When using these new options to lower the risk of WBRT-induced neurocognitive decline, WBRT should still be considered an option for patients with one to three cerebral metastases. In this light, one important question is whether results of WBRT can be improved with a stereotactic boost? Two randomized trials were reported so far that compared WBRT with and without a stereotactic boost [10, 11]. One small trial of patients with two to four lesions was stopped after inclusion of 27 patients . One-year local failure rates were 8% after WBRT plus SRS and 100% after WBRT alone (p=0.002). Median OS times were not significantly different (11 vs. 7.5 months, p=0.22). The other randomized trial included 331 eligible patients with one to three cerebral metastases and a KPS of ≥70 (RPA class 1 or 2) . In this trial, SRS in addition to WBRT significantly improved local control of the treated lesions at 1 year (82% vs 71%, p=0.01). IC, which was defined as increase in size of any lesion, new cerebral lesions or neurological deterioration despite stable disease on MRI, was also significantly improved (p=0.013). However, IC rates were not explicitly stated. An OS benefit was limited to patients with a single cerebral metastasis. Median survival times were 6.5 and 4.9 months, respectively (p=0.039), whereas in the entire cohort OS was not significantly different (6.5 vs 5.7 months, p=0.14).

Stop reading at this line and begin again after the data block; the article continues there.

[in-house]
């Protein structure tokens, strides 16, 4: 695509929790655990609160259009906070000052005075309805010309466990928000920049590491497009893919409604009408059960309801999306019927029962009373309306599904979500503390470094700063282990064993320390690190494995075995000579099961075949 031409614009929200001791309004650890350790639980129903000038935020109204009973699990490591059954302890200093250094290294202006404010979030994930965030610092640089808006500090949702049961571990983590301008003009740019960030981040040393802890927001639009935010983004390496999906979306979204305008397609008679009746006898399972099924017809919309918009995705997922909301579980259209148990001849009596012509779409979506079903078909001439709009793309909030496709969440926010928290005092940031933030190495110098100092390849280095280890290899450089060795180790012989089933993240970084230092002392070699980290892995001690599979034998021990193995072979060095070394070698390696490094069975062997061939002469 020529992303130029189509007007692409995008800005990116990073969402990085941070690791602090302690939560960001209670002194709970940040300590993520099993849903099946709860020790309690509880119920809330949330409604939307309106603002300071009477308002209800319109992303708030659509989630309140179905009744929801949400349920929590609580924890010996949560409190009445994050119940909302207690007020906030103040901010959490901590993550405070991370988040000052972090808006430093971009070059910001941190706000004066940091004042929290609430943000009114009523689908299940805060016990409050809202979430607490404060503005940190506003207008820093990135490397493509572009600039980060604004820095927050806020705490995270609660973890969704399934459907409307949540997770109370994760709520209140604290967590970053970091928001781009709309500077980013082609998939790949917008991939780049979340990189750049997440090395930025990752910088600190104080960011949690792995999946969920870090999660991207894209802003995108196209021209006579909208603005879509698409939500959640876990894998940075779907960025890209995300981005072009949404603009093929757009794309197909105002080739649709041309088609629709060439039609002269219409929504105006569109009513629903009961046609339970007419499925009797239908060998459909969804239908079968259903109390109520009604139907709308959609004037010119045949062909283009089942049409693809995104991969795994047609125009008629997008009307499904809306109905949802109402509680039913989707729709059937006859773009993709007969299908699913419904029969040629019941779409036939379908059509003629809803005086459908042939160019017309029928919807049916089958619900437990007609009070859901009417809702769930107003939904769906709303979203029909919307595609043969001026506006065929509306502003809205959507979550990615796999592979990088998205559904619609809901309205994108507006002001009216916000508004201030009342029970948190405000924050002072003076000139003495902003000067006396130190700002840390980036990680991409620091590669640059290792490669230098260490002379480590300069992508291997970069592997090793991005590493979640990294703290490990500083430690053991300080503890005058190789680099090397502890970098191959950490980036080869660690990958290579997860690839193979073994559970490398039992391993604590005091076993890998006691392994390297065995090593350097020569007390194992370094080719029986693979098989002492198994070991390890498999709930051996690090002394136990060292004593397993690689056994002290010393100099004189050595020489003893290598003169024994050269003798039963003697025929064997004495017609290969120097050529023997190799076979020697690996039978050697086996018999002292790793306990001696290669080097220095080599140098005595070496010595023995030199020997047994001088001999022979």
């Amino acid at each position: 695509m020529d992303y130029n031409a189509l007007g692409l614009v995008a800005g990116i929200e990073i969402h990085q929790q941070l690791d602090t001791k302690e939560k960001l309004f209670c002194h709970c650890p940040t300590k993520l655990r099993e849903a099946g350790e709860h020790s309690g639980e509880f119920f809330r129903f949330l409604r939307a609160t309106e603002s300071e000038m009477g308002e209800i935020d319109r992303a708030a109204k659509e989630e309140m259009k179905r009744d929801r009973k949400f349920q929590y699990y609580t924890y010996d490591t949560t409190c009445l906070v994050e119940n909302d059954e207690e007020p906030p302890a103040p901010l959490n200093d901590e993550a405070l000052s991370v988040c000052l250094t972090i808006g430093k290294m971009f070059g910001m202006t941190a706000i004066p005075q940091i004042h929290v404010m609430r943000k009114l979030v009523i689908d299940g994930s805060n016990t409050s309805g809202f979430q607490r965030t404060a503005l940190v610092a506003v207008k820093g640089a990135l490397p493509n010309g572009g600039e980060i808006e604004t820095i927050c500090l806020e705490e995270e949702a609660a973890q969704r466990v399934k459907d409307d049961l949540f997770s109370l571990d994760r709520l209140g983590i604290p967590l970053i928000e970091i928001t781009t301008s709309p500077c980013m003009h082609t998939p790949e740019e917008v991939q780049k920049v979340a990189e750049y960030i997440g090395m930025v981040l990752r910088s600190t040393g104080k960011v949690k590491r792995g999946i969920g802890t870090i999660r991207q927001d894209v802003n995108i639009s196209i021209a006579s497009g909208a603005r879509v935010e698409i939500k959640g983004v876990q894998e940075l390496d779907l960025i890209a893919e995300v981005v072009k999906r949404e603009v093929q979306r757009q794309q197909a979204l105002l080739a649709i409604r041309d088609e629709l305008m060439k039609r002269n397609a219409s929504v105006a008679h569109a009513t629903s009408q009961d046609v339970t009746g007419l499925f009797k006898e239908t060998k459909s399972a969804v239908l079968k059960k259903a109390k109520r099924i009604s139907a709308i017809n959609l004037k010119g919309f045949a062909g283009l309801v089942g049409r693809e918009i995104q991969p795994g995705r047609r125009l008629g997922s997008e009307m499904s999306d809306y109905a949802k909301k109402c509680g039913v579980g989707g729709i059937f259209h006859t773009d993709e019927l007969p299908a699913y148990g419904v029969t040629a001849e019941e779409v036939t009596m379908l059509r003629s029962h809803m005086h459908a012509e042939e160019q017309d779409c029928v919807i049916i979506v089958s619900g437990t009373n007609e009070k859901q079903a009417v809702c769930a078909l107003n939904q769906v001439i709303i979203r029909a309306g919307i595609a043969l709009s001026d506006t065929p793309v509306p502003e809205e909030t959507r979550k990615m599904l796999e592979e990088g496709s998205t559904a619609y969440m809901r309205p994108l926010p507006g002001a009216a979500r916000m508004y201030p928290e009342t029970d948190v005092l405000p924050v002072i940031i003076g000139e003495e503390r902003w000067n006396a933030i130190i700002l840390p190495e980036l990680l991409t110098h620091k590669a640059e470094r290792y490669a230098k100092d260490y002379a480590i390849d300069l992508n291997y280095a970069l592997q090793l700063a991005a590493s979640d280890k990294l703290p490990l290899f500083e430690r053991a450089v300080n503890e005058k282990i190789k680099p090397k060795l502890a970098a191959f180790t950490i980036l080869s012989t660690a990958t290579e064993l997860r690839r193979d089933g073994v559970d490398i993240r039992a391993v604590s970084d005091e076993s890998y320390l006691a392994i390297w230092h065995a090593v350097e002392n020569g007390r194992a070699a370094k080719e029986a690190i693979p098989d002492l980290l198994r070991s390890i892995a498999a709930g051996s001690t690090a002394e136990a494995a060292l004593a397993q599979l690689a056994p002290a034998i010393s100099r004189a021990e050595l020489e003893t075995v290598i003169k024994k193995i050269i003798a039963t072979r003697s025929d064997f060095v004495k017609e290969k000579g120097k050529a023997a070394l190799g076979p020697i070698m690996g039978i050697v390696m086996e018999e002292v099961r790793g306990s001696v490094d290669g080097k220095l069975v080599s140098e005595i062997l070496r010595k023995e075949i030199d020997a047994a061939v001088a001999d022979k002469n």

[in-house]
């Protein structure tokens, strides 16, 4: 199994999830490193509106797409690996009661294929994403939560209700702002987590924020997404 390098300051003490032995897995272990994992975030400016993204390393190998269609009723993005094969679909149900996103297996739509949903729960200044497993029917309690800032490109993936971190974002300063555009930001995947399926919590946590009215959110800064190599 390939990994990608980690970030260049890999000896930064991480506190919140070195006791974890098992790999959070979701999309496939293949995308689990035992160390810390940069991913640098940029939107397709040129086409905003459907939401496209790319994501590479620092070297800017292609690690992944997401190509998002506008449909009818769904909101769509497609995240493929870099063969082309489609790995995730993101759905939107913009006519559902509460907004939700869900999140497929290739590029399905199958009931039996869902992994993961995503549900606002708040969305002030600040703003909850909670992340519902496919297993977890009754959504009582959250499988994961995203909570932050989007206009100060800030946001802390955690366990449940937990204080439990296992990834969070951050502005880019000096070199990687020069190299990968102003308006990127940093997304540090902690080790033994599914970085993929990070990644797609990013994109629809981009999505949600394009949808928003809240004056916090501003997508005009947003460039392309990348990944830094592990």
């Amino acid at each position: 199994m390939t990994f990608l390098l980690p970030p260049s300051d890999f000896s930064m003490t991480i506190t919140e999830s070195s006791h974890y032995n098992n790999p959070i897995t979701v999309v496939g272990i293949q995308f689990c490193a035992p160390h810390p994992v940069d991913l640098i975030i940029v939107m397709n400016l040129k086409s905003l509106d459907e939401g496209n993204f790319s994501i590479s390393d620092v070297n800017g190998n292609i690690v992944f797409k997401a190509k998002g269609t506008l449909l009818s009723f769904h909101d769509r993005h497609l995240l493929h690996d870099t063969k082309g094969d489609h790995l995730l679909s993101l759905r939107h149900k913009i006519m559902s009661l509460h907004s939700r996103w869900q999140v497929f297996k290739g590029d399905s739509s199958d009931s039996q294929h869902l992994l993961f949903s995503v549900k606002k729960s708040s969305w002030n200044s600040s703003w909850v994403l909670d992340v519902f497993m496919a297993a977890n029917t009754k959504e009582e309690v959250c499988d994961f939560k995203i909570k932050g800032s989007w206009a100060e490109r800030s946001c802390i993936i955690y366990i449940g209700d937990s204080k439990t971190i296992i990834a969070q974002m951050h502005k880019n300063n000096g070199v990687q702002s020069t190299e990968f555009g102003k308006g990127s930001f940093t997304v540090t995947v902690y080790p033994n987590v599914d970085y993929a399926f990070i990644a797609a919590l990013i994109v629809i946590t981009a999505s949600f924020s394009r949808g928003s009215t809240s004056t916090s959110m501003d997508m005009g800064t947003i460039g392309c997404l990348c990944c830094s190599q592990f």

Similar to the previous trial (p=0.013), the addition of a stereotactic boost significantly improved IC in the present study (p=0.005) . OS was not significantly affected in the entire series, which agreed well with the results of the two previous randomized studies [10, 11]. In the RTOG 9508 trial, an OS benefit was found in patients with a single cerebral metastasis. This result was not confirmed in the present study, although a certain trend was observed (p=0.12). One may speculate whether the number of 120 patients with a single lesion in the present study was too small to provide adequate statistical power to detect a significant difference. The number of patients with a single lesion in the RTOG 9508 trial was greater (n=186). Furthermore, although this matched-pair study followed very strict matching criteria (individual matching for nine factors) the source of data still is retrospective in nature. In case of retrospective data, the risk of a hidden selection bias always remains. One potential selection bias may have been introduced due to the difference regarding the size of the treated lesions that were slightly smaller in the WBRT plus SRS group.